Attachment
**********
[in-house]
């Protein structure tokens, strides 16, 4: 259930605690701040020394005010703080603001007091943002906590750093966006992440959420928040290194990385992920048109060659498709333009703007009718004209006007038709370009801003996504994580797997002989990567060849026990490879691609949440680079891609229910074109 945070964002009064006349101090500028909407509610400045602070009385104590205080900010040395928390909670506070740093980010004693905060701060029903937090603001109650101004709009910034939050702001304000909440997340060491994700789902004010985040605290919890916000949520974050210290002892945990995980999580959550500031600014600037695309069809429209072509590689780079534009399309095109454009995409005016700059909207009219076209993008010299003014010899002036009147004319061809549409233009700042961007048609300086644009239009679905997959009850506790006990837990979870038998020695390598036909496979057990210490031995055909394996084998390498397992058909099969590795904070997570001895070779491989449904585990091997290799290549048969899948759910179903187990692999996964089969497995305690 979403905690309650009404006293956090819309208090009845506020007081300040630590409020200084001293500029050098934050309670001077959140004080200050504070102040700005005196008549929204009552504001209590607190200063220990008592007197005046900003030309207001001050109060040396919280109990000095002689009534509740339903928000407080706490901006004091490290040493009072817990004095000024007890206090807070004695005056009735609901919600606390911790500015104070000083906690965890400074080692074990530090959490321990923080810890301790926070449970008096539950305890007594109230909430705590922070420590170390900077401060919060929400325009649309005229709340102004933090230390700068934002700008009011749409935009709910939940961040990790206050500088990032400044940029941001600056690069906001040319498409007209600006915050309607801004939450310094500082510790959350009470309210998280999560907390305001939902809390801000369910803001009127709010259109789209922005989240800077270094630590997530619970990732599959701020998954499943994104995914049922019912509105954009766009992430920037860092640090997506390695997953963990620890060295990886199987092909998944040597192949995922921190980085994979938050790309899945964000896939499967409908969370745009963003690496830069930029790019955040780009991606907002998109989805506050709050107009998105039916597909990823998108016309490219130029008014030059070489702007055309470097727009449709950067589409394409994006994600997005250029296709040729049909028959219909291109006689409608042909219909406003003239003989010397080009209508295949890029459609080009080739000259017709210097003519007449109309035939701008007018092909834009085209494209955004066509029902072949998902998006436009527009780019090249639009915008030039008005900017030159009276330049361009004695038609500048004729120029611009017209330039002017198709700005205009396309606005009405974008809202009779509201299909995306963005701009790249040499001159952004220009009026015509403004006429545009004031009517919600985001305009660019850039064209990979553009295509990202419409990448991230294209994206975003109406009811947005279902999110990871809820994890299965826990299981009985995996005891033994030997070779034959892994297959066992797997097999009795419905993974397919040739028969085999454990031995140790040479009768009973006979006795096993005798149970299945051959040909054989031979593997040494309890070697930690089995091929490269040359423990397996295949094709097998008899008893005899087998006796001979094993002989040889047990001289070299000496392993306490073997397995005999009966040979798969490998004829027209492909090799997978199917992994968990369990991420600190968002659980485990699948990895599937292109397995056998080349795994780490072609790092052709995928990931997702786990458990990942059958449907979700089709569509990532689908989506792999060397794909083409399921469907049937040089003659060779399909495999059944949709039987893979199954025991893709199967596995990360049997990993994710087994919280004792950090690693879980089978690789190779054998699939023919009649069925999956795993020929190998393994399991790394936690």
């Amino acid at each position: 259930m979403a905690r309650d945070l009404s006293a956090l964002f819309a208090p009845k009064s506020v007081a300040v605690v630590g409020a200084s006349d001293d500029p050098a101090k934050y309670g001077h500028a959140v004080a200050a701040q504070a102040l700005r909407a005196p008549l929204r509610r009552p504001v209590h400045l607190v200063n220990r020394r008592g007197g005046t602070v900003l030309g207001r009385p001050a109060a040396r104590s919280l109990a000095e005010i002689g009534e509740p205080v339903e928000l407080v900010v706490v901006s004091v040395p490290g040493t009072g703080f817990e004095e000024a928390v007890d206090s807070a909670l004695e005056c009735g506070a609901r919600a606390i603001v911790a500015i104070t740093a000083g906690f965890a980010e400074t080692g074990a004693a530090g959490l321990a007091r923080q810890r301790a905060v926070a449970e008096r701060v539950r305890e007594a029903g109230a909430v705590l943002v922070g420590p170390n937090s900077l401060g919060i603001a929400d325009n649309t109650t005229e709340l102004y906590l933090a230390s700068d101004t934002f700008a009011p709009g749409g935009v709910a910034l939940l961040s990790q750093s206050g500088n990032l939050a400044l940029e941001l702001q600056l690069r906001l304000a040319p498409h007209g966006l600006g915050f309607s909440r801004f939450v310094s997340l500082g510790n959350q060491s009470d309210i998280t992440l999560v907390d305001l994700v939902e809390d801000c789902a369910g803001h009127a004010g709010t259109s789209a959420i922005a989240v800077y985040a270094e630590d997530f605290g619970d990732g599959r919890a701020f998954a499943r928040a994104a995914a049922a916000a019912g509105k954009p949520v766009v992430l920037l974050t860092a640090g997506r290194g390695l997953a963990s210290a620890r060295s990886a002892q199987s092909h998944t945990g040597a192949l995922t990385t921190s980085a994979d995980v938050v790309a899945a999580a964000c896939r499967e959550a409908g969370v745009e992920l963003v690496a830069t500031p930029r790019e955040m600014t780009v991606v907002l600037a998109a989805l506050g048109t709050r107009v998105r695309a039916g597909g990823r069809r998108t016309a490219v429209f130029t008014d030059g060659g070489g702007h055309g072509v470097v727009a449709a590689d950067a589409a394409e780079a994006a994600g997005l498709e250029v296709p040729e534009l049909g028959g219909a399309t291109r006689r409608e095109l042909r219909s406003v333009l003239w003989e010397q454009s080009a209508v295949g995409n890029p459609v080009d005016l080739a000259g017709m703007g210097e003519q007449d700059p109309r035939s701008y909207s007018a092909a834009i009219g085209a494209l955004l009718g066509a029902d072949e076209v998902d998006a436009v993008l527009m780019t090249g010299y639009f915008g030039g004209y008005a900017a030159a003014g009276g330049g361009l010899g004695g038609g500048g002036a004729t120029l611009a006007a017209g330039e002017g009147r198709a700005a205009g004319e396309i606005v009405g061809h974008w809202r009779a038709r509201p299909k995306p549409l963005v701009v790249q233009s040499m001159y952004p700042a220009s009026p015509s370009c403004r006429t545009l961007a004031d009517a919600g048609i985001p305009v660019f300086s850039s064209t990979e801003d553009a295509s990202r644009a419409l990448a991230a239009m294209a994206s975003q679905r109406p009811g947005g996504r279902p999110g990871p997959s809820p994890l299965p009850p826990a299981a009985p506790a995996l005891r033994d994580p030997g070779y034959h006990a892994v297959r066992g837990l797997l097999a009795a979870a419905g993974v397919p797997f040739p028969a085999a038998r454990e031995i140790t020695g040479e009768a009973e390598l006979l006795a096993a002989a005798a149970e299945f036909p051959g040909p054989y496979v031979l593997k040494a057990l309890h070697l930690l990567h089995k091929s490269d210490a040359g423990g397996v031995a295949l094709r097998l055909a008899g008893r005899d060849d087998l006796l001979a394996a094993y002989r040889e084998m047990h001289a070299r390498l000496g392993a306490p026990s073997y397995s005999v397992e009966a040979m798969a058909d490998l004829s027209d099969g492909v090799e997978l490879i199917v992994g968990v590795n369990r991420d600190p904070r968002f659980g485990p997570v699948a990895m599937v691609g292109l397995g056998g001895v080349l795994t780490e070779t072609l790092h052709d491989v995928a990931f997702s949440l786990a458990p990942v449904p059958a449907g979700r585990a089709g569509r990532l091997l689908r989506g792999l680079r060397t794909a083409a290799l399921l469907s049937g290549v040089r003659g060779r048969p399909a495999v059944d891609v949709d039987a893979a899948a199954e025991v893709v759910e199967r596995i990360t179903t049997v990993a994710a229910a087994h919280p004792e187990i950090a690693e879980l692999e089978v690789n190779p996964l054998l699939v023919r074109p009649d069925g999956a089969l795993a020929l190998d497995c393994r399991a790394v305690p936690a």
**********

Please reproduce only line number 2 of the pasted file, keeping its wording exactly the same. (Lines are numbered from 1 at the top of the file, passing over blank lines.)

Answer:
């Protein structure tokens, strides 16, 4: 259930605690701040020394005010703080603001007091943002906590750093966006992440959420928040290194990385992920048109060659498709333009703007009718004209006007038709370009801003996504994580797997002989990567060849026990490879691609949440680079891609229910074109 945070964002009064006349101090500028909407509610400045602070009385104590205080900010040395928390909670506070740093980010004693905060701060029903937090603001109650101004709009910034939050702001304000909440997340060491994700789902004010985040605290919890916000949520974050210290002892945990995980999580959550500031600014600037695309069809429209072509590689780079534009399309095109454009995409005016700059909207009219076209993008010299003014010899002036009147004319061809549409233009700042961007048609300086644009239009679905997959009850506790006990837990979870038998020695390598036909496979057990210490031995055909394996084998390498397992058909099969590795904070997570001895070779491989449904585990091997290799290549048969899948759910179903187990692999996964089969497995305690 979403905690309650009404006293956090819309208090009845506020007081300040630590409020200084001293500029050098934050309670001077959140004080200050504070102040700005005196008549929204009552504001209590607190200063220990008592007197005046900003030309207001001050109060040396919280109990000095002689009534509740339903928000407080706490901006004091490290040493009072817990004095000024007890206090807070004695005056009735609901919600606390911790500015104070000083906690965890400074080692074990530090959490321990923080810890301790926070449970008096539950305890007594109230909430705590922070420590170390900077401060919060929400325009649309005229709340102004933090230390700068934002700008009011749409935009709910939940961040990790206050500088990032400044940029941001600056690069906001040319498409007209600006915050309607801004939450310094500082510790959350009470309210998280999560907390305001939902809390801000369910803001009127709010259109789209922005989240800077270094630590997530619970990732599959701020998954499943994104995914049922019912509105954009766009992430920037860092640090997506390695997953963990620890060295990886199987092909998944040597192949995922921190980085994979938050790309899945964000896939499967409908969370745009963003690496830069930029790019955040780009991606907002998109989805506050709050107009998105039916597909990823998108016309490219130029008014030059070489702007055309470097727009449709950067589409394409994006994600997005250029296709040729049909028959219909291109006689409608042909219909406003003239003989010397080009209508295949890029459609080009080739000259017709210097003519007449109309035939701008007018092909834009085209494209955004066509029902072949998902998006436009527009780019090249639009915008030039008005900017030159009276330049361009004695038609500048004729120029611009017209330039002017198709700005205009396309606005009405974008809202009779509201299909995306963005701009790249040499001159952004220009009026015509403004006429545009004031009517919600985001305009660019850039064209990979553009295509990202419409990448991230294209994206975003109406009811947005279902999110990871809820994890299965826990299981009985995996005891033994030997070779034959892994297959066992797997097999009795419905993974397919040739028969085999454990031995140790040479009768009973006979006795096993005798149970299945051959040909054989031979593997040494309890070697930690089995091929490269040359423990397996295949094709097998008899008893005899087998006796001979094993002989040889047990001289070299000496392993306490073997397995005999009966040979798969490998004829027209492909090799997978199917992994968990369990991420600190968002659980485990699948990895599937292109397995056998080349795994780490072609790092052709995928990931997702786990458990990942059958449907979700089709569509990532689908989506792999060397794909083409399921469907049937040089003659060779399909495999059944949709039987893979199954025991893709199967596995990360049997990993994710087994919280004792950090690693879980089978690789190779054998699939023919009649069925999956795993020929190998393994399991790394936690």